DECATUR, Ala. – A military couple living in the River City has been busy making calls and visiting area animal control offices and shelters, all to find their 2-year-old German Shepherd Bolt.
They posted a $1,000 reward for his safe return.
“We just want him back, we posted ‘no questions asked’ just return the dog,” said owner Tim Wilkins.
Wilkins says on March 14, the dog briefly went missing from their home near the intersection of 4th Avenue and Betty Street. He says a man nearby told him he’d heard a dog barking as a green van pulled off. At that point, he and his fiancée Marian Samuels added chains to the gates in their backyard.
But five days later, Bolt was gone.
Samuels said the evidence of human involvement is obvious, with a gate latch now pried open.
“There was a chain link around it and usually [the latch] hugs the actual post,” she said. “They pried the fence open, pulling it, bending the handle itself allowing the dog to be taken from the yard.”
He says a mother and child approached him, and believe they witnessed the moment Bolt vanished:
“They said they saw two men, one in his 30s or 40s, with a bald head, and wearing a hoodie, helping an older gentleman, taller gentleman, kind of heavy-set with salt and pepper hair, loading the dog into the side door of a green van,” said Wilkins.
Not only does the two-year-old pup mean a lot to the Marine and Soldier, but has also helped with medical emergencies.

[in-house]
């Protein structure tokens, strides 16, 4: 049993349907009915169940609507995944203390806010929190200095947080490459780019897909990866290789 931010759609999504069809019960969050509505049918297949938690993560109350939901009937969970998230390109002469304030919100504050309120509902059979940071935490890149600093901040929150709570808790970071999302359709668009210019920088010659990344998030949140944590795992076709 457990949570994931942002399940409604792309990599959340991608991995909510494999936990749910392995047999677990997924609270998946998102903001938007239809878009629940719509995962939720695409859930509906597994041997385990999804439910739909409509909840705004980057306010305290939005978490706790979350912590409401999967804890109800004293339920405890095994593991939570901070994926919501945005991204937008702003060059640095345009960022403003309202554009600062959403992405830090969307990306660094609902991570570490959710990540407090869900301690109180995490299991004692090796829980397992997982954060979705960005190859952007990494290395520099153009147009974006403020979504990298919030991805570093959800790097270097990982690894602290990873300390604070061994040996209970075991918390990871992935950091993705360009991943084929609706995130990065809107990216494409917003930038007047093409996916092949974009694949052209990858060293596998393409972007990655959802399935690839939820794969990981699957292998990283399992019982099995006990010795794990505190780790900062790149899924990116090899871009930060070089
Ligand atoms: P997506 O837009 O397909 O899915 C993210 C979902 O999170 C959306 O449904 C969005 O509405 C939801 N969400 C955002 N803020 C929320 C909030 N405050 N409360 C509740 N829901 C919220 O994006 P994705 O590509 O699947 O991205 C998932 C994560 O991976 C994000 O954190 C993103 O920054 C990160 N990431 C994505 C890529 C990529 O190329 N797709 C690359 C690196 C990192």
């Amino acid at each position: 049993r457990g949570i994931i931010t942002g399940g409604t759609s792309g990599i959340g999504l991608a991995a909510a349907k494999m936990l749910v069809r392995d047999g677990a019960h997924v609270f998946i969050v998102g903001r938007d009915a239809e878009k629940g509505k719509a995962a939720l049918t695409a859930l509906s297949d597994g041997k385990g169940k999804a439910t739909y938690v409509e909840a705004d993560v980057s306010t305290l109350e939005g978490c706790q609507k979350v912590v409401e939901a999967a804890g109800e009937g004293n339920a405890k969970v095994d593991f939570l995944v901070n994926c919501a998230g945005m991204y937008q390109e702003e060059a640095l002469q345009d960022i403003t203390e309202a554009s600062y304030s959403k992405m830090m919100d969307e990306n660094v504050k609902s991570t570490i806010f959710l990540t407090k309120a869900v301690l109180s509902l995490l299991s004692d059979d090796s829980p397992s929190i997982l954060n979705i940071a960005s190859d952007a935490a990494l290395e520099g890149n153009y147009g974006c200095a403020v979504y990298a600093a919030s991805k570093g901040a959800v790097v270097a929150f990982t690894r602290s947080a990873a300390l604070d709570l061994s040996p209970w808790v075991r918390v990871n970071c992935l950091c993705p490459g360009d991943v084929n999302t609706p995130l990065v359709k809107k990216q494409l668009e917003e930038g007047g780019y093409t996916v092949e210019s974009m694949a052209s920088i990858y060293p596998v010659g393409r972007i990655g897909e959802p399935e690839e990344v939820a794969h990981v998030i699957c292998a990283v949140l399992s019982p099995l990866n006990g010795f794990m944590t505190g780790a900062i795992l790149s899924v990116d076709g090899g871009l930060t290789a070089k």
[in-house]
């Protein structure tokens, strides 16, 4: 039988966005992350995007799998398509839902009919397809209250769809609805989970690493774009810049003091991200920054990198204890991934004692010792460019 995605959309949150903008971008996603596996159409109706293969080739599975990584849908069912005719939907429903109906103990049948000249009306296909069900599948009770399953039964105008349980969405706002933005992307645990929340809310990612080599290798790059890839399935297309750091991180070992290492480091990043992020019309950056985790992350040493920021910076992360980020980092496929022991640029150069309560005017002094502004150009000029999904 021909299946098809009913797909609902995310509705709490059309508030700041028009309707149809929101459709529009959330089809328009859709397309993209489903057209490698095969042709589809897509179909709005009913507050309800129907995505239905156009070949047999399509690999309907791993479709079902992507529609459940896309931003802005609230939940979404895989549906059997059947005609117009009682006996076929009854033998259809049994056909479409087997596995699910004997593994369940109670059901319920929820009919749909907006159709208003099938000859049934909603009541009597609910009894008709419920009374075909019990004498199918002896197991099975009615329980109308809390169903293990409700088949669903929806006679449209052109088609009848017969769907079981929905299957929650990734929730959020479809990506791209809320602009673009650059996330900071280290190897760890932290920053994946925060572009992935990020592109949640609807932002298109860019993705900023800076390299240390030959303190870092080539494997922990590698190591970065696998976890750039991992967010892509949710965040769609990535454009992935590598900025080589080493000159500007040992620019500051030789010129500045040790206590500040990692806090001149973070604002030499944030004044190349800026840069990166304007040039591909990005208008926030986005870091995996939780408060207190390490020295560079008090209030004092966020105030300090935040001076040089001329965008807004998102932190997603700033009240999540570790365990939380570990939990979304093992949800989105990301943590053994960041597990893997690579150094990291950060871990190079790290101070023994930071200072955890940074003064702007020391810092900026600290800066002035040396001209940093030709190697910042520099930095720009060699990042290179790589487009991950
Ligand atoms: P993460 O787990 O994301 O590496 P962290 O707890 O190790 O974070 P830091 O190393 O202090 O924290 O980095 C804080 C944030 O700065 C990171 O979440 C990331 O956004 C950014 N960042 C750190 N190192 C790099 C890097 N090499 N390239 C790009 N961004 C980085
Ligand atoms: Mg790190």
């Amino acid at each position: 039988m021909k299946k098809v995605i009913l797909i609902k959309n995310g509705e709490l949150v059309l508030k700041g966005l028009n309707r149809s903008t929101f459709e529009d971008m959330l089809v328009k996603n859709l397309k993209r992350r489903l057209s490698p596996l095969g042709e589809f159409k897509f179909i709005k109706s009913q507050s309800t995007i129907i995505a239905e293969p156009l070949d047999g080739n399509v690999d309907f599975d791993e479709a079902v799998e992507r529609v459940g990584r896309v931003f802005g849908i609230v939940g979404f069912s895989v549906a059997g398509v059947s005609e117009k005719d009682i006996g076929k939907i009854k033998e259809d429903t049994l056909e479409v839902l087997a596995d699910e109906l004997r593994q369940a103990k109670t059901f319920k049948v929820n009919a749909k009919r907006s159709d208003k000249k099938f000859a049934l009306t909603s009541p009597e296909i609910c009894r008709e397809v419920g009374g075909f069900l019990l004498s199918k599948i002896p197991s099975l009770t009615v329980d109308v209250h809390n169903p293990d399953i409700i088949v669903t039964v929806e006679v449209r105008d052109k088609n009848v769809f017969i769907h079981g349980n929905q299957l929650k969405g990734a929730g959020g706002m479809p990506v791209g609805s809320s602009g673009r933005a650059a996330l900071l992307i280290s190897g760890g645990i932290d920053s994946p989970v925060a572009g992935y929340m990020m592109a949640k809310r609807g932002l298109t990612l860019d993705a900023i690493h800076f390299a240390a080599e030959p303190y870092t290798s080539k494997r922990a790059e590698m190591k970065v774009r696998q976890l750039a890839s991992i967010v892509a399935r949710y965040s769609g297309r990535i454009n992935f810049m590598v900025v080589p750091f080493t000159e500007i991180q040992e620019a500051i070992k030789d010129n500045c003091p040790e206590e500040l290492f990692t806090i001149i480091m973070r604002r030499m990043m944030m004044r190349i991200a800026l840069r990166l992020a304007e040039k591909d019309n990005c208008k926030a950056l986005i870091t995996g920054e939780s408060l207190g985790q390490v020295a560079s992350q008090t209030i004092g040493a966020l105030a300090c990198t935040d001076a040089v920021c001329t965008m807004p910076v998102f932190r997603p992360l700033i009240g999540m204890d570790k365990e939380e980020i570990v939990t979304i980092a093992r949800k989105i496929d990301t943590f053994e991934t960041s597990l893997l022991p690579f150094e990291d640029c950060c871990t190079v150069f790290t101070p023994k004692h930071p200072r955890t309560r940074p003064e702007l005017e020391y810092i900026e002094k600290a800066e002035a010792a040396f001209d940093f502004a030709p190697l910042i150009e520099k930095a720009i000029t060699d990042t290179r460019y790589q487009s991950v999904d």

“Both my children suffer from asthma and the youngest suffered from seizures,” said Samuels. “As a mother you don’t initially know your daughter is going to be sick, that dog knew before anybody else knew that something was going to happen, which made us pay attention even more.”
Wilkins also suffers from seizures and says Bolt sensed a medical episode looming.
“Unfortunately about 90% of the time he’s dead on,” he said. “In my case if, I end up on the floor, he’s right there, he’d go from me to wherever the rest of the family is, then come back, and stay. But he will not leave whomever is down until somebody else is there.”
They’ve spent the last few weeks canvassing the neighborhood and putting flyers in mailboxes and on telephone poles.
“If you took him to re-sell him, if you took him to make him your pet, he’s not just a pet, he’s an intricate part of the family.”
Wilkins and Samuels have filed a police report in Decatur. Anyone with information on Bolt’s whereabouts is asked to called law enforcement or call/text 404-644-5532.